Marshall Fritz has just passed away from pancreatic cancer, I just learned. The founder of the Separation of School and State Alliance, Fritz advocated a truly free market in education, criticizing conservative voucher proposals for risking government control over now-private education.
I first met Fritz back in 1997. I had written one of Fritz’s acquaintances a letter about education, and the recipient had forwarded the letter to Fritz. He wrote to me: “I’m going to be in Denver shortly tomorrow, Tuesday… I was *very* excited reading your letter. Do give me a call, please; my name is Marshall Fritz… We’re with the Seperation of School and State; you’re insights on the voucher are right on target.”
I happened to take some notes of our conversation, and they reveal that even then we differed dramatically in our basic ideas even as we agreed on the politics of education. Fritz was a Catholic libertarian, while I was an atheistic libertarian who eventually grew apart from libertarianism as well. I wrote, “Fritz seems to reify evil. He talks about how, ‘If there’s evil, there must be the opposite of evil, or, God’.”
“Fritz argues that the liberals will take over the vouchers within a few years.”
“You can de-claw a lion, and it’s still a lion. You can de-fang a tiger, and it’s still a tiger. But what do you have if you take God out of morality?” I forget the particular beasts involved in the analogy, but that’s the idea. Fritz means this as a rhetorical question, to mean, “Morality is nothing without god.” I, on the other hand, am tempted to answer his question, “It’s a good start.”
Fritz seemed keen on making Catholicism more evangelical. He told this joke: “What do you get when you cross a Catholic with a Jehova’s Witness? Somebody who rings the door bell but then has nothing to say.”
He gave me some writing advice (which I occasionally take): sentences that begin with “you” should be in a two-to-one ration to sentences that begin with “I.”
This line is hilarious, given the post-9/11 hysteria: “He lost his wallet and was talking himself onto planes with his picture in his newsletter.”
“He bought flowers – 3 supermarket boquets – for Tancredo’s wife.” I don’t recall if this was the first time I met Tom Tancredo, but it was definitely the only time I’ve been to his house.
We went to the offices of the Colorado Education Association (why I have no idea). Here’s what I wrote about that:
My notes on the CEA meeting: 1) He was pretty harsh with Ms. Davis. She said, “we can always improve.” He said, “well, our position is that socialism by its very nature cannot be reformed but can only get worse,” or some such. 2) The main lady said standards are needed; his main objection is that standards would be too low to be meaningful.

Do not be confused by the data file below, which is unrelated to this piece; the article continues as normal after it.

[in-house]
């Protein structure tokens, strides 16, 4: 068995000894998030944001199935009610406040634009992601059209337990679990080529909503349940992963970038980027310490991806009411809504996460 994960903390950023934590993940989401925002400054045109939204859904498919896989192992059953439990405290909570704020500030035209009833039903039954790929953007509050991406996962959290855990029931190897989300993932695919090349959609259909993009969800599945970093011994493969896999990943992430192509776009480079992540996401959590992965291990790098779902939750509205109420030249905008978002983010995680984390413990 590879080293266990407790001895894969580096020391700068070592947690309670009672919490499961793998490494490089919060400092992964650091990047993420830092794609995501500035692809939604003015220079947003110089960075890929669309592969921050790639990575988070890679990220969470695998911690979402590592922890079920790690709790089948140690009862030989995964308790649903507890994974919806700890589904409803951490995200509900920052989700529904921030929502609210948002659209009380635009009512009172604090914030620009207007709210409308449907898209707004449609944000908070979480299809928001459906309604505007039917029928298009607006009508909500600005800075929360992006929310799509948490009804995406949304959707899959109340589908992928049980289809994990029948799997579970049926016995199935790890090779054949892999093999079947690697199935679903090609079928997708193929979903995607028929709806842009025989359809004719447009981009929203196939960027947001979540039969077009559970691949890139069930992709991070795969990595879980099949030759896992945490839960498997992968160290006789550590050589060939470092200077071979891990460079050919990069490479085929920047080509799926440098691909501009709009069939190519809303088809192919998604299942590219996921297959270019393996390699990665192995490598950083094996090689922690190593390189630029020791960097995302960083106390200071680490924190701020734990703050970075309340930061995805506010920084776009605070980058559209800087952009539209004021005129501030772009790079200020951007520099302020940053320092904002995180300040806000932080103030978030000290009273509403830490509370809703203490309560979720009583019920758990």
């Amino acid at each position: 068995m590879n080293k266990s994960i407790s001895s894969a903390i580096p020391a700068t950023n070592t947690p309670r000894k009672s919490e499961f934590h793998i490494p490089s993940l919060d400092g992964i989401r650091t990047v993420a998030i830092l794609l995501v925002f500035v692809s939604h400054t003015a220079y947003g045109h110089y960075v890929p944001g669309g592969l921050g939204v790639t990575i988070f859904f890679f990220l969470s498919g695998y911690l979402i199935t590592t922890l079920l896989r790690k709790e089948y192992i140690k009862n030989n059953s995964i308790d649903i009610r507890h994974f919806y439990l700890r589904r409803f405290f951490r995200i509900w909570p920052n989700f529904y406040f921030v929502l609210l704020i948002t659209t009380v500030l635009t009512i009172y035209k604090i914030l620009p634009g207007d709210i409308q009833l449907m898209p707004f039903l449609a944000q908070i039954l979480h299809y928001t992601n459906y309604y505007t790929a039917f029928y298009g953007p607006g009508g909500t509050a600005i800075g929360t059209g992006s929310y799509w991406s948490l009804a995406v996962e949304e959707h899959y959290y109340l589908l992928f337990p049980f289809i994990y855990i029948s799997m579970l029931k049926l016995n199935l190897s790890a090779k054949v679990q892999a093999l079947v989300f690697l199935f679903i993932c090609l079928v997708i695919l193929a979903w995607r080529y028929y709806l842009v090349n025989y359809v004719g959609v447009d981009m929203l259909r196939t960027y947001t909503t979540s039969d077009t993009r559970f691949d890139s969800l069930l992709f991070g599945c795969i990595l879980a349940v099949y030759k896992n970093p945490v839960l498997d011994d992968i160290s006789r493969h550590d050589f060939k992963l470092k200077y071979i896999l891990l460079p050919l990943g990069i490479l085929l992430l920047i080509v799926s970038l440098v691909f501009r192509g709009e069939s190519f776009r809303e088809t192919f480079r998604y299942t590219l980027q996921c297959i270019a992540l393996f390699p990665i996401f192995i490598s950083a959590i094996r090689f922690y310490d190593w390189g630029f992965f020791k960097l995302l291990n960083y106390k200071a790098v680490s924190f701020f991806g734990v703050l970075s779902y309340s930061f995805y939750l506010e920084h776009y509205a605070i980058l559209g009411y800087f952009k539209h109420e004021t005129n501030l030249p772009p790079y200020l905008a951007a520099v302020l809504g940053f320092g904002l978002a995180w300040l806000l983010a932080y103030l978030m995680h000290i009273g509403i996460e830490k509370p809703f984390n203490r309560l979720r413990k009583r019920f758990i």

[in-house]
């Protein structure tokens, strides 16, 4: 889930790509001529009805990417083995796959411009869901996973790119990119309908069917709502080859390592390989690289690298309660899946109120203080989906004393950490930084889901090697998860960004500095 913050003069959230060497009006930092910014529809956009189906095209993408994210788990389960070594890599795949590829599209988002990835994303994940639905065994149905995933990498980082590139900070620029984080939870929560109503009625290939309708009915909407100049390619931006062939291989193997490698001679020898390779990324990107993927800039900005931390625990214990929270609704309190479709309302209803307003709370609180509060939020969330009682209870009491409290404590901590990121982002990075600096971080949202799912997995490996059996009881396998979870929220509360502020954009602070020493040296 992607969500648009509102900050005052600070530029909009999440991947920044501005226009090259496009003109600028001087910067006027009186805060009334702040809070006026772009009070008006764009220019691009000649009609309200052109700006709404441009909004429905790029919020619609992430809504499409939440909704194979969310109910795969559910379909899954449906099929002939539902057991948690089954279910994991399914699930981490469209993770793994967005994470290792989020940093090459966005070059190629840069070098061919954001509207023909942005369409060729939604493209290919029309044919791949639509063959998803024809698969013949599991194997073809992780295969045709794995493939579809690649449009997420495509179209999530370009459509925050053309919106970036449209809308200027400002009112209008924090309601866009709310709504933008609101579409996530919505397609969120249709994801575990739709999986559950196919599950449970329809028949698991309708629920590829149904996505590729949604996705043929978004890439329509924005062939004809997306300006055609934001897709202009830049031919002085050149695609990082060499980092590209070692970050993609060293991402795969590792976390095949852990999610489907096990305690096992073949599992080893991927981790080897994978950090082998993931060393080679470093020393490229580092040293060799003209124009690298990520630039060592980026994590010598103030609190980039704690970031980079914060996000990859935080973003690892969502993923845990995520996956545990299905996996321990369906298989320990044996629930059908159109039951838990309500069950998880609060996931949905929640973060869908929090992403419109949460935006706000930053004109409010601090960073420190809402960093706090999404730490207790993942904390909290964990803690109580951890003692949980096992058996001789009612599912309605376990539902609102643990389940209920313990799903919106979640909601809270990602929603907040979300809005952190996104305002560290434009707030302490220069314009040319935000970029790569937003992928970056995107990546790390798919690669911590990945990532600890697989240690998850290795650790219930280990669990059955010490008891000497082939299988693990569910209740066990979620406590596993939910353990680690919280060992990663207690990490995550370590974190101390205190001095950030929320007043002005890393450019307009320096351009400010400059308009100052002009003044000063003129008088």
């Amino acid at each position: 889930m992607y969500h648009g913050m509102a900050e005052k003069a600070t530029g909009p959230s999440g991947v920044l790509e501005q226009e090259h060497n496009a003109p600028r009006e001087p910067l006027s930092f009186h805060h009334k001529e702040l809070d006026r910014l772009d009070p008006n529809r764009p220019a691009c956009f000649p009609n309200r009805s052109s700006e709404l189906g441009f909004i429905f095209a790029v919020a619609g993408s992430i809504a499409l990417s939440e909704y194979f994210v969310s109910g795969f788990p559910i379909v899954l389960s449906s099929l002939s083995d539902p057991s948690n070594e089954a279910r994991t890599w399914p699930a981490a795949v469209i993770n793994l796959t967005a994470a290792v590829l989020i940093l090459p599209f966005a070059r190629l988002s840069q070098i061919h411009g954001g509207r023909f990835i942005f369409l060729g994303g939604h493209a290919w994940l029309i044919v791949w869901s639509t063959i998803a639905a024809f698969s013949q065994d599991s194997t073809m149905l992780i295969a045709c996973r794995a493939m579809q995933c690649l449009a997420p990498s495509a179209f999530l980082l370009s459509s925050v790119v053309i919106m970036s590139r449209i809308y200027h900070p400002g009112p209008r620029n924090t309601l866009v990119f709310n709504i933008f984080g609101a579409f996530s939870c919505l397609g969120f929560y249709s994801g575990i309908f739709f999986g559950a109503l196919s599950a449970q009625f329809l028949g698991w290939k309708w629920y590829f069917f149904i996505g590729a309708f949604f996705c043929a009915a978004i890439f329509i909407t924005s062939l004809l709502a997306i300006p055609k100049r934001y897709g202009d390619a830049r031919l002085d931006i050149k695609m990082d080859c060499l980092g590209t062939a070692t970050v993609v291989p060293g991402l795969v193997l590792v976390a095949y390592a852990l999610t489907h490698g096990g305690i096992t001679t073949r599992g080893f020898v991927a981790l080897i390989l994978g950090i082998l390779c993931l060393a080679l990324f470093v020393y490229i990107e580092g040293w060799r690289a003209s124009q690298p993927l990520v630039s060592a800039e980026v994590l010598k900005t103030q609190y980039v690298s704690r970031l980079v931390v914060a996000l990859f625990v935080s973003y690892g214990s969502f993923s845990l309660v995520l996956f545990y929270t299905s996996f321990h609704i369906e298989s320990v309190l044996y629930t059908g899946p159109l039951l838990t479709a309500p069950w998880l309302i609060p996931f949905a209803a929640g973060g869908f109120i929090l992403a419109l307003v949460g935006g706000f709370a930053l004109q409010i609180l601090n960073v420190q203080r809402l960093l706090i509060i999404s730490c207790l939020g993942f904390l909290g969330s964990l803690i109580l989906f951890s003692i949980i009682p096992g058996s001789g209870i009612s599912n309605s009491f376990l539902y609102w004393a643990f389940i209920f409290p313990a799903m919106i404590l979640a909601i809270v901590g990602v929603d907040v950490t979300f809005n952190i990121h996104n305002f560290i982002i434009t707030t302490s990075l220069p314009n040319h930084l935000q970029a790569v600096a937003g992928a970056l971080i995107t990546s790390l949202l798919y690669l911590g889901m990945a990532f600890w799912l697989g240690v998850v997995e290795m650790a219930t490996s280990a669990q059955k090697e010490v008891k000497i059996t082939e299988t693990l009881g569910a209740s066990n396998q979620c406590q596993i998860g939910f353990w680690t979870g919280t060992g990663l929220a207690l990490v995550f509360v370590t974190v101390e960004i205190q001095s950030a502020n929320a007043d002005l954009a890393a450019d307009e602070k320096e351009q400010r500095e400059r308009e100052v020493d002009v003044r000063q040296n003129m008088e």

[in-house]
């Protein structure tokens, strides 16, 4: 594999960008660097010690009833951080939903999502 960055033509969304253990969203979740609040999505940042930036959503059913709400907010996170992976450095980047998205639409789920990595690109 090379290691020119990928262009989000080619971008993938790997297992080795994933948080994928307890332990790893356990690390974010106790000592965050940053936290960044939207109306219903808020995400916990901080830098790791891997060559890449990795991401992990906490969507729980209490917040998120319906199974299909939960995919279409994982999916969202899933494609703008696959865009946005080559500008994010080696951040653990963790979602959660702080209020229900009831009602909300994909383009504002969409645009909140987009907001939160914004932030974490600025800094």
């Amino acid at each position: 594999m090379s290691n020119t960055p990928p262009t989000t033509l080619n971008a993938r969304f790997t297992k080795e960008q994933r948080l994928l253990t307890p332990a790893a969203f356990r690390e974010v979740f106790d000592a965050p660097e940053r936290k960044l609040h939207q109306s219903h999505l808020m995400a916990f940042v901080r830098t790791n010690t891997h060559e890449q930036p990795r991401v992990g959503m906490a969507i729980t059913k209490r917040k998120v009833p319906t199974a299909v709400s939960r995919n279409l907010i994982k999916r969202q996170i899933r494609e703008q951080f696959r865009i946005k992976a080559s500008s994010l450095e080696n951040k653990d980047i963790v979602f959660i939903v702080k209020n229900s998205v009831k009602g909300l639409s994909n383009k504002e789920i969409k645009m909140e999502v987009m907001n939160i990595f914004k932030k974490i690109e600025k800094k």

I quoted one of the CEA representatives about Fritz, “He’s a nice person, though I disagree with everything he says.”
Fritz came back to Denver in 1998, and I picked him up at the airport. I sat in on an interview between Fritz and Janet Bingham of the Denver Post. Her article reads:
Get government out of education, pitchman says
The Denver Post – Wednesday, June 24, 1998
Janet Bingham, Denver Post Education Writer
Marshall Fritz is a salesman. His pitch: Get the government completely out of education.
He wants to end compulsory education and end all government taxation and support for schools.
The result – which even supporters say is a long shot at best – would be the replacement of all tax-supported education, including vouchers, with privately supported schools or home schools.
Government-run schools, he contends, don’t work because the “politically strong” are able to impose their views of what education should be on the “politcally weak” – whether they be traditional Christians, Muslims, Jews, Hispanics or any other group. …
Fritz… claims that more than 3,800 educators, parents, clergy and policy leaders nationwide have signed his proclamation calling for an end to government compulsion in education funding, attendance, and content. …
Among Coloradans on the list: Tom Tancredo, former president of the Golden-based Independence Institute and Republican candidate for U.S. Congress in the 6th Congressional District; John Andrews, 1990 Republican candidate for governor in Colorado; and Kevin Irvine, 1991 Colorado Teacher of the Year.
A Post editorial of June 28 blasted Fritz:
The California-based Separation of School And State Alliance, with the approval of some Coloradans, would like to see an end to compulsory school attendance and government financing of education.
The Denver Post would not. Education is the highest obligation that government at all levels must face…
Free and compulsory education is the bulwark of a free society and the best insurance that it will stay free. Obviously it is sometimes wasteful, sometimes slapdash and sometimes listless, but it is an established system that can be counted on to give all children a shot at improving their lives. Improving it is an urgent need. Abolishing it is absurd.
The mere fact that Fritz made his agenda a part of the public debate is impressive.
Fritz returned later in 1998 to lead a conference on school and state. The articles I wrote about the event were the first I published through FreeColorado.com (then the Colorado Freedom Report at www.co-freedom.com).
Earlier this year I wrote to him, “Marshall, I’m very sorry to hear the news. It’s good to hear, though, that you’re keeping your spirits up. Thank you for everything you’ve done to advance liberty.”
He answered on March 17:
I still fondly remember you’re driving me, our discussion on tutoring and freedom, and Haley’s Comet.
And, of course, staying in Tom Tancredo’s home.
Marshall was an eccentric and gregarious man who lived his ideals. While we often disagreed, I’ll miss his optimistic enthusiasm.